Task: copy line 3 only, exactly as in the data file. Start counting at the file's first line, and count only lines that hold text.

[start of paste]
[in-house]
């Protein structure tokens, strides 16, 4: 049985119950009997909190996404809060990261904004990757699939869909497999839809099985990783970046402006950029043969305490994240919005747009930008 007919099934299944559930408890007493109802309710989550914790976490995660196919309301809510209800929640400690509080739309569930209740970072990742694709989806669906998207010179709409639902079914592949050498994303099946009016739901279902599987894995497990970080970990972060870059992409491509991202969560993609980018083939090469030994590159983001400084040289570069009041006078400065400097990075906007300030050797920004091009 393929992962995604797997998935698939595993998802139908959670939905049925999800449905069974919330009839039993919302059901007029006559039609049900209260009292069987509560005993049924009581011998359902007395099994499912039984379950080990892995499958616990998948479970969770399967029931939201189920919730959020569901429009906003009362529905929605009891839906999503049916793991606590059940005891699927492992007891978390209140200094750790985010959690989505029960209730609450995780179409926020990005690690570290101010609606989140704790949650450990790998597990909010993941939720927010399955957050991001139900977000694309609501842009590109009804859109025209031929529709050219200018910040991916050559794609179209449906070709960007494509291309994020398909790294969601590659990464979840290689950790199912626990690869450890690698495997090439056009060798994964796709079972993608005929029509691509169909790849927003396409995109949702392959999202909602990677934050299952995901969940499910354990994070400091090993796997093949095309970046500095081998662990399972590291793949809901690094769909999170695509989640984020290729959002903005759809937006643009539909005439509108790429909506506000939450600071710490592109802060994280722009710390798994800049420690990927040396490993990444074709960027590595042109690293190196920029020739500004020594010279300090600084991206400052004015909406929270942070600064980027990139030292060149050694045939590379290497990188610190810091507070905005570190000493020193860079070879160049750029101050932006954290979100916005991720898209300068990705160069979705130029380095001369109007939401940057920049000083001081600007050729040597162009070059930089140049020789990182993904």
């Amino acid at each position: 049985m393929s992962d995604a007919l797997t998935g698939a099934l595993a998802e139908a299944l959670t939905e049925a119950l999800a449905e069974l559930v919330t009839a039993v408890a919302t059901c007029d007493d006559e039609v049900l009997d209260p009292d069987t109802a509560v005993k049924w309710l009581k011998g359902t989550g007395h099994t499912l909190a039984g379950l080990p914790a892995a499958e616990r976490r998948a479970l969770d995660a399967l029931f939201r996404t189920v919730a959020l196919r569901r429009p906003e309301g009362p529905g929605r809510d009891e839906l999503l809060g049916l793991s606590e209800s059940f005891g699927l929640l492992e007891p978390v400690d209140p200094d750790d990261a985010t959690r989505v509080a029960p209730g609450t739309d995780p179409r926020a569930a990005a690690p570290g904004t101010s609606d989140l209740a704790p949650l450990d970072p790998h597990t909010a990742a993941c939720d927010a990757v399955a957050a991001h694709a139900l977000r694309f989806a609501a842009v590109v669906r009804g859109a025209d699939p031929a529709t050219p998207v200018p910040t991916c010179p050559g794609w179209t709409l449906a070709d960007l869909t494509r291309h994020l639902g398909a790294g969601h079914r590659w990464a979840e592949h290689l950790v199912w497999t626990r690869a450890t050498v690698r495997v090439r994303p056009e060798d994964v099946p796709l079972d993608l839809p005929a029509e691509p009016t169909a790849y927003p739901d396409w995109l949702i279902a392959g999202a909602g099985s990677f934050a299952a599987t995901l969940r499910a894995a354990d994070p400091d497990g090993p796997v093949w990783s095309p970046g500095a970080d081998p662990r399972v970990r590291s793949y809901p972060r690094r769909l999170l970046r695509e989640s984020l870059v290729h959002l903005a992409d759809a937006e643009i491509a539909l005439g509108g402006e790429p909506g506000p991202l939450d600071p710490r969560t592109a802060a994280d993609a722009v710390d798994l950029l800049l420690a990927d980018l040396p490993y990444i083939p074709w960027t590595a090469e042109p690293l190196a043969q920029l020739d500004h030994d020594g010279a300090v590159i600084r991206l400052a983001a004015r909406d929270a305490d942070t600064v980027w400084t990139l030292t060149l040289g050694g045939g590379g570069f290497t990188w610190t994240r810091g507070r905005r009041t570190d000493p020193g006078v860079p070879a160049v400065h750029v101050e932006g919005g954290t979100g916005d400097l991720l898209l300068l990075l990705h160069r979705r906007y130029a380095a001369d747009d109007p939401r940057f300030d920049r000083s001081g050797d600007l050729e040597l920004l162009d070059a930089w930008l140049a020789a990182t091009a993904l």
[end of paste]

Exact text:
């Amino acid at each position: 049985m393929s992962d995604a007919l797997t998935g698939a099934l595993a998802e139908a299944l959670t939905e049925a119950l999800a449905e069974l559930v919330t009839a039993v408890a919302t059901c007029d007493d006559e039609v049900l009997d209260p009292d069987t109802a509560v005993k049924w309710l009581k011998g359902t989550g007395h099994t499912l909190a039984g379950l080990p914790a892995a499958e616990r976490r998948a479970l969770d995660a399967l029931f939201r996404t189920v919730a959020l196919r569901r429009p906003e309301g009362p529905g929605r809510d009891e839906l999503l809060g049916l793991s606590e209800s059940f005891g699927l929640l492992e007891p978390v400690d209140p200094d750790d990261a985010t959690r989505v509080a029960p209730g609450t739309d995780p179409r926020a569930a990005a690690p570290g904004t101010s609606d989140l209740a704790p949650l450990d970072p790998h597990t909010a990742a993941c939720d927010a990757v399955a957050a991001h694709a139900l977000r694309f989806a609501a842009v590109v669906r009804g859109a025209d699939p031929a529709t050219p998207v200018p910040t991916c010179p050559g794609w179209t709409l449906a070709d960007l869909t494509r291309h994020l639902g398909a790294g969601h079914r590659w990464a979840e592949h290689l950790v199912w497999t626990r690869a450890t050498v690698r495997v090439r994303p056009e060798d994964v099946p796709l079972d993608l839809p005929a029509e691509p009016t169909a790849y927003p739901d396409w995109l949702i279902a392959g999202a909602g099985s990677f934050a299952a599987t995901l969940r499910a894995a354990d994070p400091d497990g090993p796997v093949w990783s095309p970046g500095a970080d081998p662990r399972v970990r590291s793949y809901p972060r690094r769909l999170l970046r695509e989640s984020l870059v290729h959002l903005a992409d759809a937006e643009i491509a539909l005439g509108g402006e790429p909506g506000p991202l939450d600071p710490r969560t592109a802060a994280d993609a722009v710390d798994l950029l800049l420690a990927d980018l040396p490993y990444i083939p074709w960027t590595a090469e042109p690293l190196a043969q920029l020739d500004h030994d020594g010279a300090v590159i600084r991206l400052a983001a004015r909406d929270a305490d942070t600064v980027w400084t990139l030292t060149l040289g050694g045939g590379g570069f290497t990188w610190t994240r810091g507070r905005r009041t570190d000493p020193g006078v860079p070879a160049v400065h750029v101050e932006g919005g954290t979100g916005d400097l991720l898209l300068l990075l990705h160069r979705r906007y130029a380095a001369d747009d109007p939401r940057f300030d920049r000083s001081g050797d600007l050729e040597l920004l162009d070059a930089w930008l140049a020789a990182t091009a993904l």